Facebook Pixel

Oral Health and Pregnancy

Rate This
Dental & Oral Health related image Photo: Getty Images

Everyone needs to take care of his/her oral health. But female hormones can lead to an increase in some problems, such as cold sores, canker sores, dry mouth, changes in taste and a higher risk of gum disease.

Pregnant women have rather unique oral health needs. Before becoming pregnant, women are encouraged to have regular dental checkups. It’s best for a woman’s mouth to be in good health (just as the rest of her body) before and during pregnancy.

What a woman eats during pregnancy affects the development of the unborn child, including his/her teeth. A baby's teeth begin to grow during the third and sixth months of pregnancy, so it is important to eat a balanced diet that includes calcium, protein, phosphorous, and vitamins A, C, and D.

Some have heard the old wives’ tale that calcium is lost from the mother’s teeth during pregnancy. That is a myth. The calcium that a baby needs is provided by the mother’s diet, not by her teeth.

If dietary calcium is inadequate, however, the pregnant mother’s body will provide this mineral from stores in her bones. An adequate intake of calcium and/or the supplements recommended by her obstetrician will help ensure that a pregnant woman gets all the calcium that she needs during her pregnancy.

Pregnant women should be reminded that dental work during pregnancy is safe. Untreated dental infections can pose a risk to the fetus. And, dental treatment may be necessary to maintain the health of the mother and child.

The best time for dental treatment is between 14 and 20 weeks. After such time, a woman may be uncomfortable sitting in a dental chair.

Should X-rays be needed, pregnant mothers should consult with their dentists and obstetrician for a cost-benefit analysis. Radiation from dental X-rays is very low. And, every precaution (e.g., leaded apron and leaded thyroid collar) is taken to minimize radiation exposure. Both leaded aprons and leaded thyroid collars protect the abdomen and thyroid (respectively) from radiation.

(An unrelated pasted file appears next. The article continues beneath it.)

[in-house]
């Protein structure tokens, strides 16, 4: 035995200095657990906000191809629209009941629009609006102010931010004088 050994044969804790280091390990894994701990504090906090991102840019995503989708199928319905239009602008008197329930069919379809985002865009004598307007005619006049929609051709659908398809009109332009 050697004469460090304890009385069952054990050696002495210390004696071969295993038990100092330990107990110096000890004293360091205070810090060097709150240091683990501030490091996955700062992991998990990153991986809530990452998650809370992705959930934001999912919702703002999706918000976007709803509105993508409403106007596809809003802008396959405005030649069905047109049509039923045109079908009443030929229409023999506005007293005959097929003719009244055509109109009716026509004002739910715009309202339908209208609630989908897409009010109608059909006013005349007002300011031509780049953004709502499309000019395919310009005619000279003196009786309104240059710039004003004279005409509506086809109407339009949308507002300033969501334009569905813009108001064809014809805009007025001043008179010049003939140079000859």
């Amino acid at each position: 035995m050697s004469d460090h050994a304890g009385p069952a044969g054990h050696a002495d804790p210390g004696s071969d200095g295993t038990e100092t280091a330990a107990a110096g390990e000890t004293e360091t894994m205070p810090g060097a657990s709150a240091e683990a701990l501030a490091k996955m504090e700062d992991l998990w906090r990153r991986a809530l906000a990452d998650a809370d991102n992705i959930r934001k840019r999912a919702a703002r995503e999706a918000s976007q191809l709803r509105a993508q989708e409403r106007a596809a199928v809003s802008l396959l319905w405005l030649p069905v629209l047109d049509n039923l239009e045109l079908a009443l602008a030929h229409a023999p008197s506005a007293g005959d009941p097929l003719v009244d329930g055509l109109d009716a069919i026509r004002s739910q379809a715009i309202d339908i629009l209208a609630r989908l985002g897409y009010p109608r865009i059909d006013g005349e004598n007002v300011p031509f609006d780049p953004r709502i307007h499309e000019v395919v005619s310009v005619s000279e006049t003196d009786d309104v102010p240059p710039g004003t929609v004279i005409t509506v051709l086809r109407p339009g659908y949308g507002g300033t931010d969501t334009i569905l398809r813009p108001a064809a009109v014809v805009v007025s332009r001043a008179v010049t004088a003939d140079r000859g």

Pregnant women may have changes in taste and develop red, swollen gums that bleed easily, a condition called pregnancy gingivitis. Both poor oral hygiene and higher hormone levels can lead to pregnancy gingivitis.

Some have tried to prove links between gum disease could raise a woman’s risk of having a low-birth-weight baby. Researchers have not been able to confirm this link. And, studies are still underway.


Oral Health. Web. www.cdc.gov. Accessed 12 Dec. 2012. http://www.cdc.gov/chronicdisease/resources/publications/AAG/doh.htm

Pregnancy. Web. www.ada.org. Accessed 12 Dec. 2012. http://www.ada.org/3019.aspx

Reviewed December 13, 2011
by Michele Blacksberg RN
Edited by Jody Smith

Add a CommentComments

There are no comments yet. Be the first one and get the conversation started!

Enter the characters shown in the image.
By submitting this form, you agree to EmpowHER's terms of service and privacy policy

We value and respect our HERWriters' experiences, but everyone is different. Many of our writers are speaking from personal experience, and what's worked for them may not work for you. Their articles are not a substitute for medical advice, although we hope you can gain knowledge from their insight.

Dental & Oral Health

Get Email Updates

Dental & Oral Health Guide

Have a question? We're here to help. Ask the Community.


Health Newsletter

Receive the latest and greatest in women's health and wellness from EmpowHER - for free!